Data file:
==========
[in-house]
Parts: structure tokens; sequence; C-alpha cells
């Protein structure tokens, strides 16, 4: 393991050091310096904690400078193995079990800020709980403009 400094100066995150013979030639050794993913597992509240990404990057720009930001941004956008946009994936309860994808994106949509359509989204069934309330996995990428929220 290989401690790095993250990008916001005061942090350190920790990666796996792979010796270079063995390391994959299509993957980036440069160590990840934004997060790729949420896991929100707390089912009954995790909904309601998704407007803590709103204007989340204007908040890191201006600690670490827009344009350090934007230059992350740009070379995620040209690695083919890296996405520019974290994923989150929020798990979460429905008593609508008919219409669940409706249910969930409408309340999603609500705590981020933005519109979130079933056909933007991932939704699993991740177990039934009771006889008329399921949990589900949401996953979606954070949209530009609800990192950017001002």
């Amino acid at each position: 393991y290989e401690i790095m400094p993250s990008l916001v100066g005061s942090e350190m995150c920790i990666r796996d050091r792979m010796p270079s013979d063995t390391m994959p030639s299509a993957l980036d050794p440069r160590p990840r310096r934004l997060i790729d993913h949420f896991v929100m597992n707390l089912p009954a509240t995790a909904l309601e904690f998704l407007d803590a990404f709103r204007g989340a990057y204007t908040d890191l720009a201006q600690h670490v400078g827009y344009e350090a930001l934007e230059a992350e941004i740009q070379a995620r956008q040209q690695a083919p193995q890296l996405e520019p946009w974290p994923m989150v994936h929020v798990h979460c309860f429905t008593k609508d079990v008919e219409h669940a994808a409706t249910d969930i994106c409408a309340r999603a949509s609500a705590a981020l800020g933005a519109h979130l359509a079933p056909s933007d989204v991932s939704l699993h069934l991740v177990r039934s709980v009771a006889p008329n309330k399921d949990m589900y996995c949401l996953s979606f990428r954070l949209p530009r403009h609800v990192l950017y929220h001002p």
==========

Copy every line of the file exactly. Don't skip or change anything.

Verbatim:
[in-house]
Parts: structure tokens; sequence; C-alpha cells
């Protein structure tokens, strides 16, 4: 393991050091310096904690400078193995079990800020709980403009 400094100066995150013979030639050794993913597992509240990404990057720009930001941004956008946009994936309860994808994106949509359509989204069934309330996995990428929220 290989401690790095993250990008916001005061942090350190920790990666796996792979010796270079063995390391994959299509993957980036440069160590990840934004997060790729949420896991929100707390089912009954995790909904309601998704407007803590709103204007989340204007908040890191201006600690670490827009344009350090934007230059992350740009070379995620040209690695083919890296996405520019974290994923989150929020798990979460429905008593609508008919219409669940409706249910969930409408309340999603609500705590981020933005519109979130079933056909933007991932939704699993991740177990039934009771006889008329399921949990589900949401996953979606954070949209530009609800990192950017001002």
């Amino acid at each position: 393991y290989e401690i790095m400094p993250s990008l916001v100066g005061s942090e350190m995150c920790i990666r796996d050091r792979m010796p270079s013979d063995t390391m994959p030639s299509a993957l980036d050794p440069r160590p990840r310096r934004l997060i790729d993913h949420f896991v929100m597992n707390l089912p009954a509240t995790a909904l309601e904690f998704l407007d803590a990404f709103r204007g989340a990057y204007t908040d890191l720009a201006q600690h670490v400078g827009y344009e350090a930001l934007e230059a992350e941004i740009q070379a995620r956008q040209q690695a083919p193995q890296l996405e520019p946009w974290p994923m989150v994936h929020v798990h979460c309860f429905t008593k609508d079990v008919e219409h669940a994808a409706t249910d969930i994106c409408a309340r999603a949509s609500a705590a981020l800020g933005a519109h979130l359509a079933p056909s933007d989204v991932s939704l699993h069934l991740v177990r039934s709980v009771a006889p008329n309330k399921d949990m589900y996995c949401l996953s979606f990428r954070l949209p530009r403009h609800v990192l950017y929220h001002p």